Lenny Wilkinson didn’t expect David McArtor would be out of prison before Wilkinson had his new remodeling shop up and running.
McArtor was serving 25 years in prison when Scott County District Judge Henry Latham suspended the sentence last week and put the 32-year-old Bettendorf man on probation.
“He has a debt to pay first,” Wilkinson said Tuesday, working out of a large storage garage in Eldridge. “Less than a year in prison, that’s just not right.”
McArtor was charged last year with causing a meth lab fire that burned down Wilkinson’s home repair business in Bettendorf. He pleaded guilty and was sentenced earlier this year.
After serving more than six months behind bars, Latham placed McArtor on four years of probation through Scott County’s drug court program.
“The drug court program is the most intensive form of probation,” Latham told the Quad-City Times.
As terms of his probation, McArtor is required to appear in court weekly at first, which gradually lessens as the participant completes various levels of the program, Latham said. McArtor also is under a nightly curfew call, required attendance at least three times weekly at an Alcoholics Anonymous or Narcotics Anonymous meeting, random and frequent drug testing and successful completion of the Salvation Army intensive rehabilitation program.
At certain stages in the program, the participant is required to become employed and begin making regular payments toward any restitution, Latham said.
“Drug court has proven to save thousands of dollars in costs of incarcerating individuals,” Latham said. “Additionally, drug court has recovered thousands of dollars in restitution that would have gone unpaid if the individuals had remained incarcerated.”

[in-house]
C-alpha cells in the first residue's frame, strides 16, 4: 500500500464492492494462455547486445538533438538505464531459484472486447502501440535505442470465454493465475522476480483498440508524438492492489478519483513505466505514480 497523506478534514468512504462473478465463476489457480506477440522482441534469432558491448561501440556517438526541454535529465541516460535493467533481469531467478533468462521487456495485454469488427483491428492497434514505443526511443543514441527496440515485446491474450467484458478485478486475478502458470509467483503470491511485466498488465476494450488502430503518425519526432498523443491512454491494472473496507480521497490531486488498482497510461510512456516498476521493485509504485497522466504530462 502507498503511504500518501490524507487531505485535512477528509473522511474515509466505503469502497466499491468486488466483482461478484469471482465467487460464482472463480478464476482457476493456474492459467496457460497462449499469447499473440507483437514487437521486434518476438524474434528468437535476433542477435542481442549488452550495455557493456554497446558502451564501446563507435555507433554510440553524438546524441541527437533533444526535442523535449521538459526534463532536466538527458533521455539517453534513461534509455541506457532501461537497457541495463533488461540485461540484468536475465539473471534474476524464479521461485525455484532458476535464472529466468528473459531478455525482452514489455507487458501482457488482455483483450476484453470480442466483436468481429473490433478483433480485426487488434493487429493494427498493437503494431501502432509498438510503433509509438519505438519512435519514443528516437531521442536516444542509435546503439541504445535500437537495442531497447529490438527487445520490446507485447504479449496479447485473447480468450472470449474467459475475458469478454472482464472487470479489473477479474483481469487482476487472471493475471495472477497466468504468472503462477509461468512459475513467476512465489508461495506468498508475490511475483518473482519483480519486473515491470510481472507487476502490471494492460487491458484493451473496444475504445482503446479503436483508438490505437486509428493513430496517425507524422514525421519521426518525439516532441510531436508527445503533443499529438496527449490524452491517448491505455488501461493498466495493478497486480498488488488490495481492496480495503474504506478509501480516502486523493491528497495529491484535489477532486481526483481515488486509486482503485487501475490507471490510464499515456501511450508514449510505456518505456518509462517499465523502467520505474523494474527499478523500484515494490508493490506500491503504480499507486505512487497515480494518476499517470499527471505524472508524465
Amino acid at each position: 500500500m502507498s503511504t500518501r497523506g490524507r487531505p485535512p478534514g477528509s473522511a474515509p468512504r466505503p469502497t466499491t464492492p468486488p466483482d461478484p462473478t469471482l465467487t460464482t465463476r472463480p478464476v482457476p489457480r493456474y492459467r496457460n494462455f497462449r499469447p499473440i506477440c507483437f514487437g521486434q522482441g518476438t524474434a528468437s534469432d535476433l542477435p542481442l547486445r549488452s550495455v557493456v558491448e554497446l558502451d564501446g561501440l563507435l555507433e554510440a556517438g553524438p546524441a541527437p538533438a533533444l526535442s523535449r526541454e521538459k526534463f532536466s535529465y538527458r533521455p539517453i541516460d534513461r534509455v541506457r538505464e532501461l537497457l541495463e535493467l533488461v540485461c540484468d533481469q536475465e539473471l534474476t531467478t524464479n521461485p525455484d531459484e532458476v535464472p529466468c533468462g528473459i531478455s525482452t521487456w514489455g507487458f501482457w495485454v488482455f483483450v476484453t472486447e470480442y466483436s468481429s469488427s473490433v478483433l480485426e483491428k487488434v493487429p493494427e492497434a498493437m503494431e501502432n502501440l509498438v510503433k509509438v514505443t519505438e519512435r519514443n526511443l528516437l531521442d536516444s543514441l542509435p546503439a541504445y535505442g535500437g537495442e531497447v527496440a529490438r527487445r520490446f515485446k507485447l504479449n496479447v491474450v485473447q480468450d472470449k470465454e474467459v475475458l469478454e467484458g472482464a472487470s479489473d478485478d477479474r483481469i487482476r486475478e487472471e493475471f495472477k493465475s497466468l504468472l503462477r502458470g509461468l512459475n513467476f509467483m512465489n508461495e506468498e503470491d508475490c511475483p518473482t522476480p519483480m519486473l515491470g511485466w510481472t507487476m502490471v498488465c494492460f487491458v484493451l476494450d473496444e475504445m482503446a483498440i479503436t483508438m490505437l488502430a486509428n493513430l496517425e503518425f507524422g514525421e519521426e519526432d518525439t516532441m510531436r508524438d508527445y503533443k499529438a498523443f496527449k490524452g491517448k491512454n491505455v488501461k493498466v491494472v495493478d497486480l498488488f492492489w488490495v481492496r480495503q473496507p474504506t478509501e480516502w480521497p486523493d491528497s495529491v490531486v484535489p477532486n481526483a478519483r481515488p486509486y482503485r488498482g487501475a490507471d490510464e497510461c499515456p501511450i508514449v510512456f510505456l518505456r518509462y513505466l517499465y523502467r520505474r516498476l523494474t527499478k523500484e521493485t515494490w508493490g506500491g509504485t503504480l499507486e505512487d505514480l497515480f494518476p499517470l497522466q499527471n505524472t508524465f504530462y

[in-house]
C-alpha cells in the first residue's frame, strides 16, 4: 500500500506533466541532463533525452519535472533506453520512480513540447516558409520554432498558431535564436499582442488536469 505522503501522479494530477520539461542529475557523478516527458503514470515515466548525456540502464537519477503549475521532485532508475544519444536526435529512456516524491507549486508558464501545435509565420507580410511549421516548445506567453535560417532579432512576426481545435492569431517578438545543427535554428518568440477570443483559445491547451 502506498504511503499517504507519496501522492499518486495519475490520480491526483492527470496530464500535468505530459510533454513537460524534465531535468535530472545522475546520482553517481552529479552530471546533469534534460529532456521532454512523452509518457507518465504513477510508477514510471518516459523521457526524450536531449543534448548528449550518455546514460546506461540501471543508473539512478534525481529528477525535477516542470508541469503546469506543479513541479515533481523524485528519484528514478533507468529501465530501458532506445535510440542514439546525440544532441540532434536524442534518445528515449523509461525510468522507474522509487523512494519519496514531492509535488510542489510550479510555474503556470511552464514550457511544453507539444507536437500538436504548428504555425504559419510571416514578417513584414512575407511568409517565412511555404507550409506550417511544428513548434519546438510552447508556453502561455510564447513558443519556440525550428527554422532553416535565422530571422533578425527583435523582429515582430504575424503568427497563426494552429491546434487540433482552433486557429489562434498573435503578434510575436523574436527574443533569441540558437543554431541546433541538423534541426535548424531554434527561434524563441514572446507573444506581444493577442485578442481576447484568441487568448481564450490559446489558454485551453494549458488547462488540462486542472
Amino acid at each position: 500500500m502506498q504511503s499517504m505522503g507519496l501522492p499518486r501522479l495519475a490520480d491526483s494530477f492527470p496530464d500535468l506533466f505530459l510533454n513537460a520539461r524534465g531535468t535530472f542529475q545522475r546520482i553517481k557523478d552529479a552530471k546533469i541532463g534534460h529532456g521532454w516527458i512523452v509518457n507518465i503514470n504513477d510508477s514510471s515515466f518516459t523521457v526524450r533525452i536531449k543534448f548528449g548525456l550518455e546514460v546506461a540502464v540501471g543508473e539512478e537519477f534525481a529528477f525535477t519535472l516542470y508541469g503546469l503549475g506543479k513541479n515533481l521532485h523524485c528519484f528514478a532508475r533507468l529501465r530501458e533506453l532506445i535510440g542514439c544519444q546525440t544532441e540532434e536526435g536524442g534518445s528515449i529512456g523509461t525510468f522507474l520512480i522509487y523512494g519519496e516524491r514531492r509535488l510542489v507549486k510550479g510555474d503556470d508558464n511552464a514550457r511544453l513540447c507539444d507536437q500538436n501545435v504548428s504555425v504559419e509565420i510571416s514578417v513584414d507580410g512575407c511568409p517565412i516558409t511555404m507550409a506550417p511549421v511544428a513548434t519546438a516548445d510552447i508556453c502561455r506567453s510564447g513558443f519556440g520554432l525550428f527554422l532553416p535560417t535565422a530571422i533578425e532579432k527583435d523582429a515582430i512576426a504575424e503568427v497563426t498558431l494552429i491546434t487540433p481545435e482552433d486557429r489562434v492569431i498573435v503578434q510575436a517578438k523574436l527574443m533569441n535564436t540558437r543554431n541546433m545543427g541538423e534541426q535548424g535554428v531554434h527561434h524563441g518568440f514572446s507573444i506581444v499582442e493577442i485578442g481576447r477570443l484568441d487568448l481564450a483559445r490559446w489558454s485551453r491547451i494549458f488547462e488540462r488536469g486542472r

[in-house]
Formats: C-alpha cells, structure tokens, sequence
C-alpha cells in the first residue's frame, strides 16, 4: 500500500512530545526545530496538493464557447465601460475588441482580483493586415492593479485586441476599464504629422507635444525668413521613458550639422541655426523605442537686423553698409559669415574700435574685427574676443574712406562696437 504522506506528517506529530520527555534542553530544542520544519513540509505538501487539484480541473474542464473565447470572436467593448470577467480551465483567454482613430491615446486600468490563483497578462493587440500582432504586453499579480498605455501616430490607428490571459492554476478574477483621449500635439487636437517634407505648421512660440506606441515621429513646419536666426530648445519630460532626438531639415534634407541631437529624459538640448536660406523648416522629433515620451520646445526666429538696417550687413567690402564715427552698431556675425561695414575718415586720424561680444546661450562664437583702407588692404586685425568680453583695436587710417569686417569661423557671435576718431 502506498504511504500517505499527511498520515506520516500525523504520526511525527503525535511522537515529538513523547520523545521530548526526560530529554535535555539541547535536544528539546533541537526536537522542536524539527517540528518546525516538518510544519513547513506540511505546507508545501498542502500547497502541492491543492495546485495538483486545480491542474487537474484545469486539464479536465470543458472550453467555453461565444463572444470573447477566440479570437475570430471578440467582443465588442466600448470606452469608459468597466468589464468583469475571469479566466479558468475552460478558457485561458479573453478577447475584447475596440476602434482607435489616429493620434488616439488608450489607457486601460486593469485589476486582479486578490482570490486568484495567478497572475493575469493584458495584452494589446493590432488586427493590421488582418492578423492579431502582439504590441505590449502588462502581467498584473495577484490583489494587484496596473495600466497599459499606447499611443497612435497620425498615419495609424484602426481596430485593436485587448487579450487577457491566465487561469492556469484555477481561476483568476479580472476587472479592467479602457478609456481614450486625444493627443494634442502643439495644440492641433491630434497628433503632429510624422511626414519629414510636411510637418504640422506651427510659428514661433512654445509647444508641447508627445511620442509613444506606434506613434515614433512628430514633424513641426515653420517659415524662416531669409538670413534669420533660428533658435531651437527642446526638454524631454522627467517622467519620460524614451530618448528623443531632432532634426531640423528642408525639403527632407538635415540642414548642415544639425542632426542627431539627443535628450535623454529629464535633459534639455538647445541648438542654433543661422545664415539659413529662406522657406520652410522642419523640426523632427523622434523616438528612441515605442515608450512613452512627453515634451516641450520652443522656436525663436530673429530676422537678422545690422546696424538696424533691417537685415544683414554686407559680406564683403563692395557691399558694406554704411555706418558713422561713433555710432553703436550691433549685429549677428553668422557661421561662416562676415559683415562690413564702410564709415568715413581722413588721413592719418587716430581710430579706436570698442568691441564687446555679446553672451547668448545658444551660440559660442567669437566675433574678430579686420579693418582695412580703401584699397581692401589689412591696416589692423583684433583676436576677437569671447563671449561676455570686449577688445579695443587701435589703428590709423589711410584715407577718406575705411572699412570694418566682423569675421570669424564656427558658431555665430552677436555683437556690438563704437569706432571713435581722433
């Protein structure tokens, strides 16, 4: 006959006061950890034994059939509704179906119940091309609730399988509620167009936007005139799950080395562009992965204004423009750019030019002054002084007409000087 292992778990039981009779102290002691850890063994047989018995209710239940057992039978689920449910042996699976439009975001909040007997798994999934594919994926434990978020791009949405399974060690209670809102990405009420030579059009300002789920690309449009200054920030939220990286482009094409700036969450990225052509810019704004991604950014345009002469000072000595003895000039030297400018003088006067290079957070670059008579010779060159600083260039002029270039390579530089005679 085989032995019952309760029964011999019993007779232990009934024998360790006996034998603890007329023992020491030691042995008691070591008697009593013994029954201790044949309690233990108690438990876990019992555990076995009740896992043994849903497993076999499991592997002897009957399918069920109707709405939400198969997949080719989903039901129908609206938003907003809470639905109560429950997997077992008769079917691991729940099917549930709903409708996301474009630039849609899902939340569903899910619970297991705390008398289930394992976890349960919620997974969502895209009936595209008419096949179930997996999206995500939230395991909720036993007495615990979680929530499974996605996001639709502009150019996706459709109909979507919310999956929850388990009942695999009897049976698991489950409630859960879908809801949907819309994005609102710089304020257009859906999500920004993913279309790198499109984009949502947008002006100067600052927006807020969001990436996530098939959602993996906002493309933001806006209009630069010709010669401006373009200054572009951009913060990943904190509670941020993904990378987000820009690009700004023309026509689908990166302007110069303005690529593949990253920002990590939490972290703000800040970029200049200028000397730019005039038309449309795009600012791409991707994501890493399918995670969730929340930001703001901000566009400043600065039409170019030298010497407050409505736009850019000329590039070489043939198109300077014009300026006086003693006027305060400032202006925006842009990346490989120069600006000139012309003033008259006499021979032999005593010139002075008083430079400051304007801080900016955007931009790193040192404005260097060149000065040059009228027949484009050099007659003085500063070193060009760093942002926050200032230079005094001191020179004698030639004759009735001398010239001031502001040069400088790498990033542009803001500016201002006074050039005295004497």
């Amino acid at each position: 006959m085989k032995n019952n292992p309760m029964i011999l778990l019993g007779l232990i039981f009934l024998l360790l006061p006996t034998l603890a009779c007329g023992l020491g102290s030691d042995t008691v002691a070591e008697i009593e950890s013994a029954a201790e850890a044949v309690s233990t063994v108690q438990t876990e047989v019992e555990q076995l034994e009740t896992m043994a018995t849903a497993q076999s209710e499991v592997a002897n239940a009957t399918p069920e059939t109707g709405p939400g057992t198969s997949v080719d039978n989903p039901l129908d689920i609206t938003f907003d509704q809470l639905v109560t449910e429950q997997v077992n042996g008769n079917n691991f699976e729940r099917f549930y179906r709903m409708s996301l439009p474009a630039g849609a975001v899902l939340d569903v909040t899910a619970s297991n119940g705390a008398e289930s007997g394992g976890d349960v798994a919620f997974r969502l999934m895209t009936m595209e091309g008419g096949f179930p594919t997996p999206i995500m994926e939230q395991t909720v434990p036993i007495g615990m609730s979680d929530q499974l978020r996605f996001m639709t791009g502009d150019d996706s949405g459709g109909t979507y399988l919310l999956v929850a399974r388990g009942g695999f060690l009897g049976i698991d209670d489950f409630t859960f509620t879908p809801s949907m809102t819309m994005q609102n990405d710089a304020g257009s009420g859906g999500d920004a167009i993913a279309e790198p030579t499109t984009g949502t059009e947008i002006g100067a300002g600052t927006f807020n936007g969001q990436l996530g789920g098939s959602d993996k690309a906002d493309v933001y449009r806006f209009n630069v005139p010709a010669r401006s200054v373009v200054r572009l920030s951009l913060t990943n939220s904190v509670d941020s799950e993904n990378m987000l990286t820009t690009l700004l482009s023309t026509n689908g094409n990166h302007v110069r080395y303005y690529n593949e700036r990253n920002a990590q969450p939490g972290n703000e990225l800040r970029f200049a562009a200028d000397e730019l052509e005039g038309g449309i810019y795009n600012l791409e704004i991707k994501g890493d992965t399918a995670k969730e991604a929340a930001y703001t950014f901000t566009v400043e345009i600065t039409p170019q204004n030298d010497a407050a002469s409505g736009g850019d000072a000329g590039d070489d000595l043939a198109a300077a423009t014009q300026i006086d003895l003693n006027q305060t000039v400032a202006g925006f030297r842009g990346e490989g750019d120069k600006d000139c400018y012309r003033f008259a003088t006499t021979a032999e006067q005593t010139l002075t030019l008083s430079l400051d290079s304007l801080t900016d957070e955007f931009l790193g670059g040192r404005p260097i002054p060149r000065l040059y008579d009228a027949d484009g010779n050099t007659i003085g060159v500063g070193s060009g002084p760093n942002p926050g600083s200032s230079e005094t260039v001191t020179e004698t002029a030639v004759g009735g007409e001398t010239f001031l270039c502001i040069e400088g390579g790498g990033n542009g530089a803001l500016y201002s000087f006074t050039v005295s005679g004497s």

McArtor owes $11,989 in restitution, including $8,000 to Bettendorf Home Repair, Wilkinson’s business.
McArtor and his co-defendants caused about $325,000 in damage to Wilkinson’s four large storage units at 3221 State St.
McArtor’s father’s construction company leased a neighboring storage unit that caught fire Aug. 26, 2013, while McArtor and others were cooking meth. An investigation also uncovered a second methamphetamine production site in a field at Middle Road and Indiana Avenue in Bettendorf, resulting in the second manufacturing methamphetamine charge against McArtor.
McArtor pleaded guilty earlier this year to second-degree arson, two counts of manufacturing methamphetamine, conspiracy to commit a forcible felony and sponsoring a gathering for use of controlled substances.
Wilkinson recovered about half the damage amount through insurance and bought a new location at 1142 E. Price St., Eldridge. He said he has spent every weekend for months trying to replicate his old location with a shop, bay area and a classroom while maintaining a steady flow of contracting work through the normal work week.
He is cutting costs where he can. He bought new storage racks “dirt cheap” from American, which was going out of business. He lucked out on the shelves for his racks. The 2-inch by 6-inch studs came from old Home Depot displays that were pulled apart and given away for free.
Trying to beat the cold weather, Wilkinson thinks he has another three or four weekends of work to complete his shop.
Wilkinson respects Scott County’s drug court program but doesn’t think McArtor was a good candidate.
“He didn’t have a drug problem,” Wilkinson said. “He had a money problem.”